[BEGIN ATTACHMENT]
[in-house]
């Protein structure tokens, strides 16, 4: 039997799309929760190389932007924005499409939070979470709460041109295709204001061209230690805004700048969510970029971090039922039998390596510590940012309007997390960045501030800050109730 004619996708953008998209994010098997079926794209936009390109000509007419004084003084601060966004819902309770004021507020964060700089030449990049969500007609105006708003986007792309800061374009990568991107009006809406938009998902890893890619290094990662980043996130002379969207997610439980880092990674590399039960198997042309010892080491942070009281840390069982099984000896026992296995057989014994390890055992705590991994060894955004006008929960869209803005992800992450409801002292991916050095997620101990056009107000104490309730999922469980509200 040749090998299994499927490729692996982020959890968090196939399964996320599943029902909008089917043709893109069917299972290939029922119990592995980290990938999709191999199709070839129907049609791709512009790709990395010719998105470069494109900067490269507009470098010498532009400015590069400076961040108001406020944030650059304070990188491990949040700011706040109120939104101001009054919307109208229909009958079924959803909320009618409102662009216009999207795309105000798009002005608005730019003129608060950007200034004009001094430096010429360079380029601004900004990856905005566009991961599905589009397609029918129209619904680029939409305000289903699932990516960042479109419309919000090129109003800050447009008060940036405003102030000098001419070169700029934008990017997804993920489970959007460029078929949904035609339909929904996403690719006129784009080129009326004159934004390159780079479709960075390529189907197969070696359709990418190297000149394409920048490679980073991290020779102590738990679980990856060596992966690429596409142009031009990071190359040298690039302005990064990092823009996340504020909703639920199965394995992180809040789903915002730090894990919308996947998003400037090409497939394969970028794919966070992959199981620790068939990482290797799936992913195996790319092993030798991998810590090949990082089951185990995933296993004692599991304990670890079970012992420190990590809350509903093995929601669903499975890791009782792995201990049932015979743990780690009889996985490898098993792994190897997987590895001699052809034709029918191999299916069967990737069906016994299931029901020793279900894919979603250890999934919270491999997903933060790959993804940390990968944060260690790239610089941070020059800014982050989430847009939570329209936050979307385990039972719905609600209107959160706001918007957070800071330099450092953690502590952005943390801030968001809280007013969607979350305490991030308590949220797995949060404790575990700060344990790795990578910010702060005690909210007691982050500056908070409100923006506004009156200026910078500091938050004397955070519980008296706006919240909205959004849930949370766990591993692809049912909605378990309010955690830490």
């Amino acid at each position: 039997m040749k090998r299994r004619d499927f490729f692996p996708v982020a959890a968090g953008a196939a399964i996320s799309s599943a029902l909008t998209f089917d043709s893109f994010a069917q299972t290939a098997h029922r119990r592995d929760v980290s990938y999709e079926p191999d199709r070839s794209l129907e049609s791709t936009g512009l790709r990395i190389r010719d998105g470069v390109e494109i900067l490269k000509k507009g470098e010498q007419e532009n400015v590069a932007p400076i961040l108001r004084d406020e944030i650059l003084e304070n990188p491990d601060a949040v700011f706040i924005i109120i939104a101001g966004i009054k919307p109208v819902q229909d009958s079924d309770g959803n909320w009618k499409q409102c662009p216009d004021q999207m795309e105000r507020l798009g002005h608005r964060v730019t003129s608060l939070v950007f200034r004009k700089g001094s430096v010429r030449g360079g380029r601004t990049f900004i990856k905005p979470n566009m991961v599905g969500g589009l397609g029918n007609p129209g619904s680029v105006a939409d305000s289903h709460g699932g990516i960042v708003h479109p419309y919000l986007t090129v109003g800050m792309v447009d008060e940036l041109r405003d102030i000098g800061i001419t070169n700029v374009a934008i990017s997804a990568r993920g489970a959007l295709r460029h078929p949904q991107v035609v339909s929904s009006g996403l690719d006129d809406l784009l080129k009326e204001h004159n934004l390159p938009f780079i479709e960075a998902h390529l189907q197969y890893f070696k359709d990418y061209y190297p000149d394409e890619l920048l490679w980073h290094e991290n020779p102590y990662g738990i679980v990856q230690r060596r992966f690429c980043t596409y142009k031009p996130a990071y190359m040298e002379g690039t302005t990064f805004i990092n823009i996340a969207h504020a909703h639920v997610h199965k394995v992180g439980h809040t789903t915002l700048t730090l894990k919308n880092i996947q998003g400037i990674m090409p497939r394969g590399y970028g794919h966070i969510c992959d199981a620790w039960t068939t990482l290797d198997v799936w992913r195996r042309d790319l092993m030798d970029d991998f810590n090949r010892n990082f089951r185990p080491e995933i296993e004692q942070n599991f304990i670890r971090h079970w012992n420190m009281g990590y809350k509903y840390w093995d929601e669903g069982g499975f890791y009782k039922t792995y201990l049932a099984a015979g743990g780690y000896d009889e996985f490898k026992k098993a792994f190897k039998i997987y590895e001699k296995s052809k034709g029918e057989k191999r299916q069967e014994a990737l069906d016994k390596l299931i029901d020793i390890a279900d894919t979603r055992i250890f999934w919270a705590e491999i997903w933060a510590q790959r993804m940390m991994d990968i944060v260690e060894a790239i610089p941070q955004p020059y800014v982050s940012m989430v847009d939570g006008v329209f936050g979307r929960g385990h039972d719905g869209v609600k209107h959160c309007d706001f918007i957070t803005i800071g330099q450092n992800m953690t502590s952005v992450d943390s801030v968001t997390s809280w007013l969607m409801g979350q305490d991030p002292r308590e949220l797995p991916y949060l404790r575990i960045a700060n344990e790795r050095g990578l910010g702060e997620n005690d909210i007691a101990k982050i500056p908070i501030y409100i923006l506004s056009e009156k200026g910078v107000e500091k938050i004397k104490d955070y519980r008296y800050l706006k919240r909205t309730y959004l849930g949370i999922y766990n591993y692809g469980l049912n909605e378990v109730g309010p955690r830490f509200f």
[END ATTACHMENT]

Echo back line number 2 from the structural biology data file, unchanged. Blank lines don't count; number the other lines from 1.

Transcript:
């Protein structure tokens, strides 16, 4: 039997799309929760190389932007924005499409939070979470709460041109295709204001061209230690805004700048969510970029971090039922039998390596510590940012309007997390960045501030800050109730 004619996708953008998209994010098997079926794209936009390109000509007419004084003084601060966004819902309770004021507020964060700089030449990049969500007609105006708003986007792309800061374009990568991107009006809406938009998902890893890619290094990662980043996130002379969207997610439980880092990674590399039960198997042309010892080491942070009281840390069982099984000896026992296995057989014994390890055992705590991994060894955004006008929960869209803005992800992450409801002292991916050095997620101990056009107000104490309730999922469980509200 040749090998299994499927490729692996982020959890968090196939399964996320599943029902909008089917043709893109069917299972290939029922119990592995980290990938999709191999199709070839129907049609791709512009790709990395010719998105470069494109900067490269507009470098010498532009400015590069400076961040108001406020944030650059304070990188491990949040700011706040109120939104101001009054919307109208229909009958079924959803909320009618409102662009216009999207795309105000798009002005608005730019003129608060950007200034004009001094430096010429360079380029601004900004990856905005566009991961599905589009397609029918129209619904680029939409305000289903699932990516960042479109419309919000090129109003800050447009008060940036405003102030000098001419070169700029934008990017997804993920489970959007460029078929949904035609339909929904996403690719006129784009080129009326004159934004390159780079479709960075390529189907197969070696359709990418190297000149394409920048490679980073991290020779102590738990679980990856060596992966690429596409142009031009990071190359040298690039302005990064990092823009996340504020909703639920199965394995992180809040789903915002730090894990919308996947998003400037090409497939394969970028794919966070992959199981620790068939990482290797799936992913195996790319092993030798991998810590090949990082089951185990995933296993004692599991304990670890079970012992420190990590809350509903093995929601669903499975890791009782792995201990049932015979743990780690009889996985490898098993792994190897997987590895001699052809034709029918191999299916069967990737069906016994299931029901020793279900894919979603250890999934919270491999997903933060790959993804940390990968944060260690790239610089941070020059800014982050989430847009939570329209936050979307385990039972719905609600209107959160706001918007957070800071330099450092953690502590952005943390801030968001809280007013969607979350305490991030308590949220797995949060404790575990700060344990790795990578910010702060005690909210007691982050500056908070409100923006506004009156200026910078500091938050004397955070519980008296706006919240909205959004849930949370766990591993692809049912909605378990309010955690830490």